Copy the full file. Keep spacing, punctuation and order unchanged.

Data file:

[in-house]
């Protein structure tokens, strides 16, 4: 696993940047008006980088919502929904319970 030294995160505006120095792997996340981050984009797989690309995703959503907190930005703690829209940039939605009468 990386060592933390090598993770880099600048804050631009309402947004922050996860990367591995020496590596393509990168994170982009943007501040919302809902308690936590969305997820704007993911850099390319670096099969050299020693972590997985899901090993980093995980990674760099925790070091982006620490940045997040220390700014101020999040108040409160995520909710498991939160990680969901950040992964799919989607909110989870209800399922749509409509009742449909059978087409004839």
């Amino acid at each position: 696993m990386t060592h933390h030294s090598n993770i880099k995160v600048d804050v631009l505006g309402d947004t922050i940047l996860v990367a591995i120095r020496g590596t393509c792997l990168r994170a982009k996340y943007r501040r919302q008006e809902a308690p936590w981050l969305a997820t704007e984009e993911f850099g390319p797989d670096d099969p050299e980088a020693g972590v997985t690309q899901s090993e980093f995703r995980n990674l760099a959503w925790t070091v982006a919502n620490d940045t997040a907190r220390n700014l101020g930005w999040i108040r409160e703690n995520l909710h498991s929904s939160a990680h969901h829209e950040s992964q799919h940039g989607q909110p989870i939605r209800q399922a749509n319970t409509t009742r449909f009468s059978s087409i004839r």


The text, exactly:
[in-house]
């Protein structure tokens, strides 16, 4: 696993940047008006980088919502929904319970 030294995160505006120095792997996340981050984009797989690309995703959503907190930005703690829209940039939605009468 990386060592933390090598993770880099600048804050631009309402947004922050996860990367591995020496590596393509990168994170982009943007501040919302809902308690936590969305997820704007993911850099390319670096099969050299020693972590997985899901090993980093995980990674760099925790070091982006620490940045997040220390700014101020999040108040409160995520909710498991939160990680969901950040992964799919989607909110989870209800399922749509409509009742449909059978087409004839």
């Amino acid at each position: 696993m990386t060592h933390h030294s090598n993770i880099k995160v600048d804050v631009l505006g309402d947004t922050i940047l996860v990367a591995i120095r020496g590596t393509c792997l990168r994170a982009k996340y943007r501040r919302q008006e809902a308690p936590w981050l969305a997820t704007e984009e993911f850099g390319p797989d670096d099969p050299e980088a020693g972590v997985t690309q899901s090993e980093f995703r995980n990674l760099a959503w925790t070091v982006a919502n620490d940045t997040a907190r220390n700014l101020g930005w999040i108040r409160e703690n995520l909710h498991s929904s939160a990680h969901h829209e950040s992964q799919h940039g989607q909110p989870i939605r209800q399922a749509n319970t409509t009742r449909f009468s059978s087409i004839r």